Counter Strike History

A Brief, Probably Opinionated, Possibly True Story of the Tree Counter Strike came from

The year is 1998, and Quake 2 is the successor to Quake 1 (duh), but the mod scene, a big component to both games, was still unmatured.  I personally bought Quake 2 for Team Fortress 2, but then Valve games had bought TF2 and we were left with some weird class based ctf mod with jetpacks.

One mod rose particular, Action Quake 2, which had well over 300 clans in its prime (back in the day most people joined clans, it was more enjoyable).  Action Quake 2 had a sort of Hollywood Theme, lights camera action, you were jumping off of buildings doing many tricks throwing knifes maybe kicking people in the head, and it was mostly round based TDM.  Sound familiar?  It probably doesn’t, but it had one thing that stood out.  There was a tactical aspect to its trick jumping high speed madness, there was bleeding if you got shot, and the biggest: the guns were highly inaccurate for the most part if you were moving around all crazy.  So I might trimp (google it) an edge and jump at you 300mph just to duck and try to burst you down with an M4.  This game was really difficult to play, but really awesome, and it still has a few players today if you want to learn your nostalgia.

 “Frag videos, who remembers those”

The year is 1999, and outcomes Half-Life, which is actually based off the Quake 2 engine, and has one really popular early beta mod out.. Counter Strike.  Some of us remember the old Counterstrike, it had a lot of similarities, the weapons were similar, and it had BunnyHop just like Action Quake 2.  One of the biggest differences however, is that 75% of the community couldn’t bunnyhop (Half Life bunny hopping is a messy flailing of mouse as opposed to strafe jumping).  What this did was separate the community really, as two teams racing out to the middle on CS_Siege or other maps in that early beta the bunnyhop team would get there 2x as fast literally.  Members of the Action Quake 2 team actually are part of the people who worked on CS, so the similarities were there it was just more consumable for the masses.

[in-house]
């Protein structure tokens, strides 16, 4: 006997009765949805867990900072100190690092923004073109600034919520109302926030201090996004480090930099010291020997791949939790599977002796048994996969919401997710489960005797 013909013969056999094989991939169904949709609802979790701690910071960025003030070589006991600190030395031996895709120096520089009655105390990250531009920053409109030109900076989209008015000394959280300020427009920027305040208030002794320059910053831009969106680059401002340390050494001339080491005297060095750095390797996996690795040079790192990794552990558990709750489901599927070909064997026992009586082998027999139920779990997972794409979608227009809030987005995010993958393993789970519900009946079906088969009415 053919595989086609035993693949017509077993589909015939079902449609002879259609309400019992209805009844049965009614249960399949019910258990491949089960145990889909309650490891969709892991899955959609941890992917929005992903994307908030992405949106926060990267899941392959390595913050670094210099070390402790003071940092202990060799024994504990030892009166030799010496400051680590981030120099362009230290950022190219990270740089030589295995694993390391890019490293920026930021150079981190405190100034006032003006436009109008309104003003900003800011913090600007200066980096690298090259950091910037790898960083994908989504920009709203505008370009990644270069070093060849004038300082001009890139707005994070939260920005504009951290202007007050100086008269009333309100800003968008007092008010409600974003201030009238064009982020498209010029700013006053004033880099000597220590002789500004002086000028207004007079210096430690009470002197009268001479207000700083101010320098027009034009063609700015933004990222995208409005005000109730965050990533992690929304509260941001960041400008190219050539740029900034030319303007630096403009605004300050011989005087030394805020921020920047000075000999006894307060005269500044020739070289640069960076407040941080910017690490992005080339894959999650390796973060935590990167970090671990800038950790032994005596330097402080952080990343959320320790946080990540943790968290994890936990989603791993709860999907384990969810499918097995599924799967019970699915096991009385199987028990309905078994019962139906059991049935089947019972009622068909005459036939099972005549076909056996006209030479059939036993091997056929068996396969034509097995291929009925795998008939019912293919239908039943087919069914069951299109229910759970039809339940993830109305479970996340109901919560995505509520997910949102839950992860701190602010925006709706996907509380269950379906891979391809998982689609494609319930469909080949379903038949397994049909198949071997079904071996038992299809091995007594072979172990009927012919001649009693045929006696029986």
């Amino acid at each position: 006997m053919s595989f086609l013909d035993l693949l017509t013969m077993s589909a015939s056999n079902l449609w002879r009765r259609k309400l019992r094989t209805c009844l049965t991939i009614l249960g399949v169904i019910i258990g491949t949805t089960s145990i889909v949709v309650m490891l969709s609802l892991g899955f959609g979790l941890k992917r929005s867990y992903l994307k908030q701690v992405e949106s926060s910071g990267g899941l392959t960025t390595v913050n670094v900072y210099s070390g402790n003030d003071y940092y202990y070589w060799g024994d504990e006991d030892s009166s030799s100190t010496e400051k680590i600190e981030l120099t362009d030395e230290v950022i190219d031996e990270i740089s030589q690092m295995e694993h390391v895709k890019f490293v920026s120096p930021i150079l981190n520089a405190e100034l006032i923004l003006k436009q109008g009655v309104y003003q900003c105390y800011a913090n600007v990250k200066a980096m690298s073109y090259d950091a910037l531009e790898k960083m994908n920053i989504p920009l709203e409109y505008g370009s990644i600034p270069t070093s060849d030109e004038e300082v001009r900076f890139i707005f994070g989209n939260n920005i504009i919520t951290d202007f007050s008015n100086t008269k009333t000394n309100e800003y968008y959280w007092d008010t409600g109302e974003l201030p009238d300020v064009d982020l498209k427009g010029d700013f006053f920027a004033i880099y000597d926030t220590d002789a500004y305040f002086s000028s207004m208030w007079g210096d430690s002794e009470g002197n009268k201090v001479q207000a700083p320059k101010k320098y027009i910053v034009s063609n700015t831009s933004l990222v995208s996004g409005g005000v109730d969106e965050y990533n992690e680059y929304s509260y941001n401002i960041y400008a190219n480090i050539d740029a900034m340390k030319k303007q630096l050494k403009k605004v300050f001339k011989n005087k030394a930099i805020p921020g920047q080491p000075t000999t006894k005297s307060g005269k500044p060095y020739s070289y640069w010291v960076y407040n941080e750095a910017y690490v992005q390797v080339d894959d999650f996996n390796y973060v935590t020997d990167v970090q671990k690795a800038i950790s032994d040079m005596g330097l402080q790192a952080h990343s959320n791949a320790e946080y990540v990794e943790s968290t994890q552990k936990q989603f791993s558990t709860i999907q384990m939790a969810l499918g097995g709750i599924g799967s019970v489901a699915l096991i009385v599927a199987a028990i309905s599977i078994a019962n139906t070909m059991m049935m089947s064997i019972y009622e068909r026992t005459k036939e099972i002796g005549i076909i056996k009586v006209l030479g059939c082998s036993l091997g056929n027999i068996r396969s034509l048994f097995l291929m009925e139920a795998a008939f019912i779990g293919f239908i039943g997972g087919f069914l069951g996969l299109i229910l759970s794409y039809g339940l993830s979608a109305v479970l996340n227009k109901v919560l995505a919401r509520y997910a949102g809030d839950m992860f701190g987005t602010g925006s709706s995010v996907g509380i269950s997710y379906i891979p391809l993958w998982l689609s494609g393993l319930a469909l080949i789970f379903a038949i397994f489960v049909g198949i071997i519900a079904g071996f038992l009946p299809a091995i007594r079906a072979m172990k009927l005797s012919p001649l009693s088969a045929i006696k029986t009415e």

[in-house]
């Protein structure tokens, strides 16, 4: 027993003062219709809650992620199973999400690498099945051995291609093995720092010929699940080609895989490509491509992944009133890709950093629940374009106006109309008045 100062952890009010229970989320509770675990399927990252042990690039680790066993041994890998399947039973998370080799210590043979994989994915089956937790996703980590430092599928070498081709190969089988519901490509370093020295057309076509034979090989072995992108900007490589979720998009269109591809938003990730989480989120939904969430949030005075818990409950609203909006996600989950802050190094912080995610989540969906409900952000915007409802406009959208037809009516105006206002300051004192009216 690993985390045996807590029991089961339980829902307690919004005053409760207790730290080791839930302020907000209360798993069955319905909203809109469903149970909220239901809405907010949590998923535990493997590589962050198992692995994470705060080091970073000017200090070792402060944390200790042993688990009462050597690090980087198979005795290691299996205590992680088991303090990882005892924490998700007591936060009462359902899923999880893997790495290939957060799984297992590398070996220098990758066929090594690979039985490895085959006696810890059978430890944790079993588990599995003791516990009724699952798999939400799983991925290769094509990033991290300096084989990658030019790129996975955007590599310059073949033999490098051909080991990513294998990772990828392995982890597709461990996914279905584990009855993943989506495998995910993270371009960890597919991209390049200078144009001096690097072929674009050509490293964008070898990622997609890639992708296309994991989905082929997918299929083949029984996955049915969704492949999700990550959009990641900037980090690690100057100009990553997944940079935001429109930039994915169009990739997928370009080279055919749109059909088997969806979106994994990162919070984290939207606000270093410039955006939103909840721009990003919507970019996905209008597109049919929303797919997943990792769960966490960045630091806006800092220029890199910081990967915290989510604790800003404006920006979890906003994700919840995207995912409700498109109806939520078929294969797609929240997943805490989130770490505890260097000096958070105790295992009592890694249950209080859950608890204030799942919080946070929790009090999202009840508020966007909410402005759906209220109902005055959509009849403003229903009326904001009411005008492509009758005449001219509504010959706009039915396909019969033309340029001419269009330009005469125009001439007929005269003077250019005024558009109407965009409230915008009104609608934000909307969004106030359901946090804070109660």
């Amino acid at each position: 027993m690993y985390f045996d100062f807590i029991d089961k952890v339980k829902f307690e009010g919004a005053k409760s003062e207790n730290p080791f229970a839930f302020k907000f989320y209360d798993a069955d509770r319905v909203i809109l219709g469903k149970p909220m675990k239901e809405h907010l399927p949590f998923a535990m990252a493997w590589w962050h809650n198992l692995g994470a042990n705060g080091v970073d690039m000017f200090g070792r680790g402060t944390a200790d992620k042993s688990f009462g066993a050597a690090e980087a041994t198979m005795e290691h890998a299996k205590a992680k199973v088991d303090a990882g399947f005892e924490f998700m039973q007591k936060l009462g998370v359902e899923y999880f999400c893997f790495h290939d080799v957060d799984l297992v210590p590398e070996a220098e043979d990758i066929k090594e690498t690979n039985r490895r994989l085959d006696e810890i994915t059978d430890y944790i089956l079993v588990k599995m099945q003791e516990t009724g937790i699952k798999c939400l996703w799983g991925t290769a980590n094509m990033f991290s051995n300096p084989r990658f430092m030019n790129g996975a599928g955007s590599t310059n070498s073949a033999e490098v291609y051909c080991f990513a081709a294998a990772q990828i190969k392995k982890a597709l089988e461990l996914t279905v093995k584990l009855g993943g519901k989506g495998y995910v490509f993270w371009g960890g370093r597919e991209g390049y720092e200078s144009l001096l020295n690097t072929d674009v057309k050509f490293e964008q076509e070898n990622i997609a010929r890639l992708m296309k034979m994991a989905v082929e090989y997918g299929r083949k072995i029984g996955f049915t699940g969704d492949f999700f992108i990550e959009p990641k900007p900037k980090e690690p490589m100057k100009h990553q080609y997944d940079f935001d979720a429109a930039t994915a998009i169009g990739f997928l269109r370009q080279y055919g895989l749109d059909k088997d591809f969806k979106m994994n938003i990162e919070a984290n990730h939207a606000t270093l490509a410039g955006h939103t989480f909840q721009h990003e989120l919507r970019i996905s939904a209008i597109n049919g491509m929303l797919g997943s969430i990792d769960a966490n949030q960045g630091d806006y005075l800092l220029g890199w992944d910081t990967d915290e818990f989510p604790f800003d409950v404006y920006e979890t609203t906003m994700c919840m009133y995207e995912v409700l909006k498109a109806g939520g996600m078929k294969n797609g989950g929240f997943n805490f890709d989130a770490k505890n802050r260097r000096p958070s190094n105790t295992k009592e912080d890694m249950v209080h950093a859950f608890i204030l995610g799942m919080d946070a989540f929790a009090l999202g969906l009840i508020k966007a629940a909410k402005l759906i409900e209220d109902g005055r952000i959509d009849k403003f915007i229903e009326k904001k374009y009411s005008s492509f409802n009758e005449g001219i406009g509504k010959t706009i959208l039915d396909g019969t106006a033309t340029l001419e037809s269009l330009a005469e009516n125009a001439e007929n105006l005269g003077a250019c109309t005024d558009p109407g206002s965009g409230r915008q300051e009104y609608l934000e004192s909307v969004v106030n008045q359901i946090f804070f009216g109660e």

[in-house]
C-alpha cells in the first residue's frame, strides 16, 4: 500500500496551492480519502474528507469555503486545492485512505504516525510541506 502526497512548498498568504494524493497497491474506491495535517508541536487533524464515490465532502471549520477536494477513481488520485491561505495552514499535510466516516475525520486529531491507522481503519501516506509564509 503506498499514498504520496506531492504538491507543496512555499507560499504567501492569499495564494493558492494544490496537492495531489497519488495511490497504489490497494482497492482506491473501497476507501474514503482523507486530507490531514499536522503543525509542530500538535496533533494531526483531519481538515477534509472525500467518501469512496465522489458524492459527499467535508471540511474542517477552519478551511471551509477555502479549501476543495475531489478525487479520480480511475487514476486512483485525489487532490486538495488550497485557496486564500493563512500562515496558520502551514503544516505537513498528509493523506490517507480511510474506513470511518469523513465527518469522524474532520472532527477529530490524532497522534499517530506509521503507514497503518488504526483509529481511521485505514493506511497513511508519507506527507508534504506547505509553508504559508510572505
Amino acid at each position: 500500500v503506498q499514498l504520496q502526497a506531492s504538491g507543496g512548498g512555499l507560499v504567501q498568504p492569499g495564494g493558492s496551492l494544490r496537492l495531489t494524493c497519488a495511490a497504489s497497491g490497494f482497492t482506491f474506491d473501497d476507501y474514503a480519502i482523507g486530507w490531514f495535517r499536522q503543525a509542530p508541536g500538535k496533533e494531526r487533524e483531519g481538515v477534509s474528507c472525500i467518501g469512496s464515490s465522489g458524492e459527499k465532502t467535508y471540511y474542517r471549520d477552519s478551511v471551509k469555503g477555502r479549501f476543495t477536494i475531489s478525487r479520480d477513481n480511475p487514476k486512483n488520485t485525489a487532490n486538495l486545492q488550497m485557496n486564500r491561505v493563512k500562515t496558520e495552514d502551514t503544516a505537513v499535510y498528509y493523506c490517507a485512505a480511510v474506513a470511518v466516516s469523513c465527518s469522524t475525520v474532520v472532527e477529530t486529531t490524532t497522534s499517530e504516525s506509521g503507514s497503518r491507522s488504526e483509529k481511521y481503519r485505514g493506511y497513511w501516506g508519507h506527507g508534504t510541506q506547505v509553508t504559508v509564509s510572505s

But the non bunnyhop (probably noobs at the time) were on to something, and really changed the game.  Slowly they restricted the bunnyhop (TFC still uses it), and it matured into what it is today.  CS was bought by Valve and continued to mature, and actually scaled down in features to the less is more approach it is today.  

Later on, games came on to take on the Action Quake 2 persona, first there was Urban Terror ( ) which is really popular and fun and a lot more accessible, as it is a slowed down (has stamina), but still really fast and accurate (bleeding and such), interpretation of Action Quake 2.  

There was then Reaction Quake 3, which had a short but notable following and from the looks of it might attempt to come back?  This was a very accurate but not as fast (due to engine) version of Action Quake 2, and many of the top clans ended up moving from AQ2 to RQ3, as it was awesome.  Then there was action half life, which wanted that general theme of lights camera action that AQ2 strived for and had a pretty cool dive feature with the dual akimbos like you were Max Payne online: Action Half Life also has a sequel for source which was equally as good and you might get spin kicked.

Action Quake 2 might have been the most influential mod to ever be released in the FPS, ever.  And yet I would imagine very few people left have actually experienced it or something that mimics its experience.  So I challenge everyone to download Urbanterror, try a pub, and understand smidge of what led to CS and a buncha other cool games.

1996 - infinity. The ringer in every spades tournament.


  1. Nice article, it’s about time someone got it right. I can tell you all were around back then. Good stuff, keep it coming!

  2. +1 Never here about the true origins in those “History of _____” videos. Looking forward to CS being supported by the in-game launcher.

    • hear*

  3. The only issue I have with the article is that the Half-Life engine is not based off Quake II. Although it does reuse code and snippets from Quake II and other Quake titles, the majority of the engine, called Goldsrc, is created created by Valve and is still majorly Quake I (one).


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